May 14, 2013 by
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Anonymous
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Answer: 
  No, you don't.  You can use the “Live View” mode to use the screen on the back of the camera instead of the optical viewfinder (See pages 80-87 in your manual), or you can just randomly hold the camera and shoot away without trying to sight it.  Nothing about how the camera works requires that you be looking through the eyepiece, or at the screen, for it to function.

  I did see, somewhere in the manual, the recommendation that the eyepiece be covered when not in use, to prevent light coming in that way from affecting the exposure control, but I have so far not found this to be a problem.  Your camera probably even came with the object pictured below, for this exact purpose; you slide the rubber eyecup up and off, and put this on in its place.
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Sep 6, 2013 by
by
Bob
N38°29' W121°26' (Rounded to nearest minutes)
Location : 
N38°29' W121°26' (Rounded to nearest minutes)
Age: 45-54
Nikon Family: 21+ years
Experience: Less than a month
Role: Serious passion, hobbyist

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Answer: 
No, you do not have to use the Viewfinder/eyepeice to take pictures. You can use the LCD monitor to see a liveview of what you are taking pictures of. Just press the LV button on the camera to enter live view mode.
May 14, 2013 by
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NikonLaurence
New York
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D3200
 
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Can the Nikon D3200 take photos with 300 DPI?

Jun 24, 2013 by
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Edgar
Hungary
 on D3200
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1 year, 4 months ago
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Answer: 
  DPI really isn't as meaningful to a camera as it is to other imaging devices, such as scanners or printers.  The D3200 takes pictures that are 6016×4000 pixels in size.  The EXIF information stored in these pictures identifies them as having a resolution of 300 DPI, but this doesn't usually have anything to do with the actual scale at which the original subject is rendered in this image.  If you were to print this picture at 300 DPI, it would make a picture that is 20 inches by 13⅓ inches—quite a bit bigger than most printers will work with.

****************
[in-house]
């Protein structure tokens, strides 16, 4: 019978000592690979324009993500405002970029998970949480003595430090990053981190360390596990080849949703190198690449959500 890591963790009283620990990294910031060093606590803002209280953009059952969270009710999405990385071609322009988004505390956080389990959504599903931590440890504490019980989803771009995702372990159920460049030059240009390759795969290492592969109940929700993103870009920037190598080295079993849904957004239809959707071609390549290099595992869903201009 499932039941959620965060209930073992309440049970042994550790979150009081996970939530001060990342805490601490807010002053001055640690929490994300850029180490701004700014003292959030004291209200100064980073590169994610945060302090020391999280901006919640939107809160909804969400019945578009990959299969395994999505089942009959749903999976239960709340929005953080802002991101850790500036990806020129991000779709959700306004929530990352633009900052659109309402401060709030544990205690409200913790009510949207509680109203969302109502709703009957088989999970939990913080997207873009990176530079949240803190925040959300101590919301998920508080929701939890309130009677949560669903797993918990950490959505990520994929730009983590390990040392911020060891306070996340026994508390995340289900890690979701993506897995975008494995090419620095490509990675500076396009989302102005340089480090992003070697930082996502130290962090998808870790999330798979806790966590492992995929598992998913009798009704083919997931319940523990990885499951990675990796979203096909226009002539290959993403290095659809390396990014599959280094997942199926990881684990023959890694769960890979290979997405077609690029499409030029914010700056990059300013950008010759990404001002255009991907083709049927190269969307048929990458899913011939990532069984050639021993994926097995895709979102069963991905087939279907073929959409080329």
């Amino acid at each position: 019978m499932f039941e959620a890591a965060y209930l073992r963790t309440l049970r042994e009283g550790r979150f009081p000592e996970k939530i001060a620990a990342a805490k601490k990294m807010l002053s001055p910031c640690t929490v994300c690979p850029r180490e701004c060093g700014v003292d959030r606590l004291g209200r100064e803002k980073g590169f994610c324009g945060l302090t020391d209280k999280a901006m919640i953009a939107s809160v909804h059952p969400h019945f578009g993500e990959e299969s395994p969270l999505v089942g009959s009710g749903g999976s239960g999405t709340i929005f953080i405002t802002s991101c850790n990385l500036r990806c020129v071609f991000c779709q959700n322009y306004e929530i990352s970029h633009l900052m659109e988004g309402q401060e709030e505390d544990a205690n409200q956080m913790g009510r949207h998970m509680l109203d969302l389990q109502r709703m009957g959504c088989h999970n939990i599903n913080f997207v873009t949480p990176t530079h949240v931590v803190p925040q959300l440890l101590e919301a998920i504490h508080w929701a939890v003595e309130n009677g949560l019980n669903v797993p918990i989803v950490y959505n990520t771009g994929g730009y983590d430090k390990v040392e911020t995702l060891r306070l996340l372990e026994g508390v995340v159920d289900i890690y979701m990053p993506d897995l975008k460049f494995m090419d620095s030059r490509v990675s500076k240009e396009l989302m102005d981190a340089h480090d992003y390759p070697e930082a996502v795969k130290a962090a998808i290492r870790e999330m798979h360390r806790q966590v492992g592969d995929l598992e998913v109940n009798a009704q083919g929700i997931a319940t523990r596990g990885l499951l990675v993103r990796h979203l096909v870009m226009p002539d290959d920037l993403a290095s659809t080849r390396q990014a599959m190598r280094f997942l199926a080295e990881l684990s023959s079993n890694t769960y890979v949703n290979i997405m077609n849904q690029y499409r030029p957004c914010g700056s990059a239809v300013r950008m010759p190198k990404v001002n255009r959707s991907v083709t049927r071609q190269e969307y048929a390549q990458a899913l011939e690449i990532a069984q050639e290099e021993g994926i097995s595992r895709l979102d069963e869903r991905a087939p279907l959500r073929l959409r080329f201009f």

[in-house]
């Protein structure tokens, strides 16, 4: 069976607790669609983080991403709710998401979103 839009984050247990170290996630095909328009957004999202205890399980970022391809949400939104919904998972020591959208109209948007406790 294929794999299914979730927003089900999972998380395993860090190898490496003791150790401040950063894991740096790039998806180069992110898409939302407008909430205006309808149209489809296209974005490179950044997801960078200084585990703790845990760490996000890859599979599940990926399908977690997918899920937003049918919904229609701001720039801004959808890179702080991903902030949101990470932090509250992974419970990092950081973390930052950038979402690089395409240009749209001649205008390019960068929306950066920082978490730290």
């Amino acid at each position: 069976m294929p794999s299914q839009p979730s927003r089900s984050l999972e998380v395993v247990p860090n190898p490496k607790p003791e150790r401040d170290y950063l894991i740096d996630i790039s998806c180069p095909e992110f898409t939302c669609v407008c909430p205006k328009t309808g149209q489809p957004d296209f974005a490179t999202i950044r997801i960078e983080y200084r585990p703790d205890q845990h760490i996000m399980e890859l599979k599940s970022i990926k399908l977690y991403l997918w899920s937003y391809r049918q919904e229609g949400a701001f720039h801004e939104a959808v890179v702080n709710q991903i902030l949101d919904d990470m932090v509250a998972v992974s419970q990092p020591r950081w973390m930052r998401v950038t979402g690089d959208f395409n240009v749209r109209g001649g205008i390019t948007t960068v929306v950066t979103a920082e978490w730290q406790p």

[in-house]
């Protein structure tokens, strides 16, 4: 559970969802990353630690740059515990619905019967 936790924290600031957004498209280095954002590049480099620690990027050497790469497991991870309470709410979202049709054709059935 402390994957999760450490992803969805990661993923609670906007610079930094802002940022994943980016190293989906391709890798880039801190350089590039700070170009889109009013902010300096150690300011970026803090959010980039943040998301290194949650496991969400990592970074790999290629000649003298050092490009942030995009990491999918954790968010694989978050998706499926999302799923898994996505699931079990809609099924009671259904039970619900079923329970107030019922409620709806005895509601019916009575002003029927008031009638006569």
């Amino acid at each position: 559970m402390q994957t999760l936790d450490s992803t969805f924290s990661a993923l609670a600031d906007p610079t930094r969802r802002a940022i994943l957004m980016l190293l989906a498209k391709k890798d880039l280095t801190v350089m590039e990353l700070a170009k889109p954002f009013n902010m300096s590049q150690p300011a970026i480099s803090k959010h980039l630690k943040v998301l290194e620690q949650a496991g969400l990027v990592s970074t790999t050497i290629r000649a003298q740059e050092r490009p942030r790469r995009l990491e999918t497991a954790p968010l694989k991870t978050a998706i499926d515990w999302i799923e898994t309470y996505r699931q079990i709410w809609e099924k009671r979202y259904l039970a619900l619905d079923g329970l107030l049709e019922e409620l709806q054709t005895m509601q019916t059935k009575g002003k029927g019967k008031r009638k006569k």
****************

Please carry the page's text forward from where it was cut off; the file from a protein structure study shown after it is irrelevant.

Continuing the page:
In printing a full-sized image from a D3200 on any normal printer, 600 DPI would be a more reasonable resolution at which to print it; this would make an image that is 10 inches by 6⅔ inches, which will fit nicely on a standard letter-sized piece of paper.

  I just now performed a crude experiment, to see about what distance range will produce a 300 DPI rendering of the actual subject using the stock 18-55 mm lens.  I did this by standing one yardstick on end, moving and focusing the camera at each end of the zoom range until the long direction of the finder covered 20 inches on that yardstick, and then using another yardstick to measure the distance from the front of the lens to the first yardstick.  With the lens zoomed in to 55 mm, the second yardstick was too short, by about a foot, so I estimate the distance at approximately four feet, or 48 inches.  With the lens zoomed out to 18 mm, I measured the distance at about sixteen inches.

  These were very rough measurements, of course.  If I really cared about rendering a particular scene at a specific DPI resolution, I would make much more precise measurements; or perhaps just include a ruler in the scene so that I could make calculations and adjustments to the photograph after the fact to bring it to the desired resolution.
 
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Sep 11, 2013 by
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Bob
N38°29' W121°26' (Rounded to nearest minutes)
Location : 
N38°29' W121°26' (Rounded to nearest minutes)
Age: 45-54
Nikon Family: 21+ years
Experience: Less than a month
Role: Serious passion, hobbyist

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Answer: